The U.S. District Court's freeze on federally funded embryonic stem cell research has sparked a firestorm of controversy as scientists in the field cope with the devastating blow this ruling deals to their work.
"If the ruling cannot be lifted soon, this will do irreparable harm to the field," says Sam Morrison, director of the Center for Stem Cell Biology at the University of Michigan.
Judge Royce Lamberth ruled this Monday in favor of a case brought by Christian medical groups and adult stem cell researchers, approving a temporary injunction of federally funded research involving embryonic stem cells on the grounds that it violates the 1995 Dickey Wicker amendment.
The amendment prohibits federal funded research in which a human embryo is "destroyed, discarded or knowingly subject of risk of injury or death."
Though the case was brought against the expanded use of embryonic stem cells sanctioned by a 2009 executive order put in place by the Obama administration, experts argue that the injunction is so broad that it could be interpreted to cover even those research projects that would have been permitted under the Bush administration.
Dr. Francis Collins, director of the National Health Institutes, told reporters Tuesday in a telephone briefing that he was "shocked" by the ruling and that "this decision has the potential to do serious damage to one of hte most promising areas of biomeidcal reserach. Iit comes just at the time when we were really gaining momentum."
Ron Stoddart, executive director of Nightlight Christian Adoptions, an agency that was one of the original plaintiffs in the lawsuit, says the suit was not intended to put a stop to all government funded embryonic stem cell studies, only to halt the federal endorsement of research that encourages future and continued destruction of human embryos for scientific purposes.
"The Obama administration tried to say that if private funding was used to create and destroy embryos, federal funding could be used for the research, but it's all part of the same process," he says.
Those in the field, however, fear that a broad interpretation of the ruling could do away with federal funding of any and all embryonic stem research and are counting on a quick appeal.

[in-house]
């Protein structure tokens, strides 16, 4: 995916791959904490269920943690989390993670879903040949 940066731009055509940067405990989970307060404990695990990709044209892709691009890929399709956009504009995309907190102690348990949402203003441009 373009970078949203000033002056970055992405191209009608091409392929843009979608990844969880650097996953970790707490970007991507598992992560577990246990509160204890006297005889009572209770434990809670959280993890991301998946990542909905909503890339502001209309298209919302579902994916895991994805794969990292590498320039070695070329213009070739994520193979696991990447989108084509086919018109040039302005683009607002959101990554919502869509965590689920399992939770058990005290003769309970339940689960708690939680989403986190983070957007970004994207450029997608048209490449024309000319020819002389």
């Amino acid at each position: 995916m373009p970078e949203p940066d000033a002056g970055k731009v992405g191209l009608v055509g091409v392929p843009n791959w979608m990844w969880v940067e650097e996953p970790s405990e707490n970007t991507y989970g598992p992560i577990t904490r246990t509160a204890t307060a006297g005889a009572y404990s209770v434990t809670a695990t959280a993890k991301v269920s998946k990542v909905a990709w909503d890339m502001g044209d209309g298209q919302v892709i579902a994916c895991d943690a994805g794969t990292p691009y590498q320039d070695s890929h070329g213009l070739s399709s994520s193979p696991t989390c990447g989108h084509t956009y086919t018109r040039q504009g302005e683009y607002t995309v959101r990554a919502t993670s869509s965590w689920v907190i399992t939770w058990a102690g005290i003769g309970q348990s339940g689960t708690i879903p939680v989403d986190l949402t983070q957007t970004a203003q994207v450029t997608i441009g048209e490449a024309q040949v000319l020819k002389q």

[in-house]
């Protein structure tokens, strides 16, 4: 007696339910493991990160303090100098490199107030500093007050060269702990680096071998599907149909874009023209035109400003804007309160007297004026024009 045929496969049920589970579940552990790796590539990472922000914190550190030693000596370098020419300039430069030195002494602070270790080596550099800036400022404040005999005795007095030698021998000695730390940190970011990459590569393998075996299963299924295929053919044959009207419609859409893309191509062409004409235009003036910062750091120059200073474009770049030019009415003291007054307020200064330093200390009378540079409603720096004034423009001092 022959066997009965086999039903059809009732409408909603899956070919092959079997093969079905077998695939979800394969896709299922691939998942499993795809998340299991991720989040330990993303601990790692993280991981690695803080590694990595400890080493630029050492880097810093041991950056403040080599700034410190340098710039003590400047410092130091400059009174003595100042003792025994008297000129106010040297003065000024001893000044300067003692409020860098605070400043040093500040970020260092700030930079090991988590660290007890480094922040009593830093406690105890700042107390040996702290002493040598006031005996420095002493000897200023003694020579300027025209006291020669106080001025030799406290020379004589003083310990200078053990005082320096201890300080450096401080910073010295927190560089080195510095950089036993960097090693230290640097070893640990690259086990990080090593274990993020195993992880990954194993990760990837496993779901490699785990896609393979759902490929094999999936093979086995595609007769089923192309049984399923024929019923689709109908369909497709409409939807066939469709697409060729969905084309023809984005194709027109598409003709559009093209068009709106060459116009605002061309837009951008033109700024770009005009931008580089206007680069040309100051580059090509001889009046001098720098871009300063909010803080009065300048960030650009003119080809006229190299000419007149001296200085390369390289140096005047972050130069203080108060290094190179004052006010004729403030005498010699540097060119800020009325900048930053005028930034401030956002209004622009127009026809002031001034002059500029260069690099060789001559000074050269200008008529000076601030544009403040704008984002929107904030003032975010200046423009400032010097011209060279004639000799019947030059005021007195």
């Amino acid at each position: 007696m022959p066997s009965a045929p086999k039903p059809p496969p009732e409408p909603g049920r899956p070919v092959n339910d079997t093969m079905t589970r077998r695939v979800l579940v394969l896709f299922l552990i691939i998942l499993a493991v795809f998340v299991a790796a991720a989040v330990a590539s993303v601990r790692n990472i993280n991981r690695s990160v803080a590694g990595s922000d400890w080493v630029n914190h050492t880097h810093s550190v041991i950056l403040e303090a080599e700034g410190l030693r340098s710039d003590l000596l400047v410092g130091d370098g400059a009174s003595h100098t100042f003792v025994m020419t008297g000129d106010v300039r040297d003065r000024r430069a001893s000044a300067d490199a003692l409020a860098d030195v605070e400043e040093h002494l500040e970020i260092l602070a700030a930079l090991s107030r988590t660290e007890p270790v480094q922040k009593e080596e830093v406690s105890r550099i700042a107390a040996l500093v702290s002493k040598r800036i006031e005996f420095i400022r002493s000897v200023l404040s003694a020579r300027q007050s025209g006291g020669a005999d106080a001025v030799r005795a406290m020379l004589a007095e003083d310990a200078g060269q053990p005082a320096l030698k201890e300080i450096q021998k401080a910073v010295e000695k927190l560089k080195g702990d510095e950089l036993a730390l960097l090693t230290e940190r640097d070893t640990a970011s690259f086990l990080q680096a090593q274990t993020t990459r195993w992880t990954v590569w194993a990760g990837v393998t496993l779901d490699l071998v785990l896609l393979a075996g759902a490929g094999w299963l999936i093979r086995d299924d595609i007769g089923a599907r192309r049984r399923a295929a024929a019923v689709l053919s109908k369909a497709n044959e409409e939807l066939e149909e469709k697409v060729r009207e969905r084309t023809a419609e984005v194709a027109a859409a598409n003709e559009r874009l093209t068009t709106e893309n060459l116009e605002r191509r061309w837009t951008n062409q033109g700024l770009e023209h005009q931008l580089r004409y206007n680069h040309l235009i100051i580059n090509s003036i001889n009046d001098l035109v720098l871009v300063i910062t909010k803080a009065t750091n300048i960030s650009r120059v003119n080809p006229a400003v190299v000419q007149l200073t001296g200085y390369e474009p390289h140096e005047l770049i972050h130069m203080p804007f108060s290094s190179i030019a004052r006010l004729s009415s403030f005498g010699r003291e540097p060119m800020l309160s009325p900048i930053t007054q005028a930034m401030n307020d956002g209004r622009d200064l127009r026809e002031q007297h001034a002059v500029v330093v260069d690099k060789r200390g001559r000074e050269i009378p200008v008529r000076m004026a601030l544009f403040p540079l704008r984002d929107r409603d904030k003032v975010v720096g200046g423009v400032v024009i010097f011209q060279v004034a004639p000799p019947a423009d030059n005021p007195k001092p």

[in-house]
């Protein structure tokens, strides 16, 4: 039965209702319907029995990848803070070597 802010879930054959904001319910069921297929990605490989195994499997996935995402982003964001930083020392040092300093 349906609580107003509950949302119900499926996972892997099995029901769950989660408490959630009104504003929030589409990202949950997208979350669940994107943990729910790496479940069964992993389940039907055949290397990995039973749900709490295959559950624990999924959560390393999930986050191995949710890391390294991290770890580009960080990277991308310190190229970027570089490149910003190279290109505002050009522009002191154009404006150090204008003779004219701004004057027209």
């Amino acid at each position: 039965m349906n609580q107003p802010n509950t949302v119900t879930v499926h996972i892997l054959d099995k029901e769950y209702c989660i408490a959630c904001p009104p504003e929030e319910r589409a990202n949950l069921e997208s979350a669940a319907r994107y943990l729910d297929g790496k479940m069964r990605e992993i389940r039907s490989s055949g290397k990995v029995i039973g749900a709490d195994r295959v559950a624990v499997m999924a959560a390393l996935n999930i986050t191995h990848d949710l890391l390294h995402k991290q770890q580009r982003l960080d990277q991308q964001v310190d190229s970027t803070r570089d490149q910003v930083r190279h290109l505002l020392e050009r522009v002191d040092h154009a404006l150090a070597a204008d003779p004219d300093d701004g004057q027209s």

While awaiting the Justice Department's interpretation of the ruling, scientists and administrators nationwide are scrambling to figure out on which side of this injunction they fall.
In its broadest interpretation, this ruling could close all National Institute of Health labs dealing with embryonic stem cells. At its most limited, it could still put a halt to a significant amount of ongoing research, costing time, resources, and precious government funding.
Lamberth wrote in his ruling that his action returned federal policy to the "status quo," but stem cell experts couldn't disagree more.
"The judge made a serious error by finding that his ruling would not harm embryonic stem cell researchers. Given that this ruling would have blocked even the more restrictive Bush administration policy, it does greater harm to the human embryonic stem cell researchers than any policy ever enacted. This is the most extreme interpretation of federal law that we have seen yet," says Morrison.
Fortunately, those who have already been granted NIH money for embryonic stem cell research will not have to "step away from the petri dish" because of this ruling, Collins said. They may continue their current research, but their chances of receiving funding for advanced stages of their research is in jeopardy, he added.
Susan Solomon, CEO of New York Stem Cell Foundation, argues that this ruling has the potential to interfere with not only all federally funded research involving embryonic stem cells, but with many privately-funded labs and projects as well.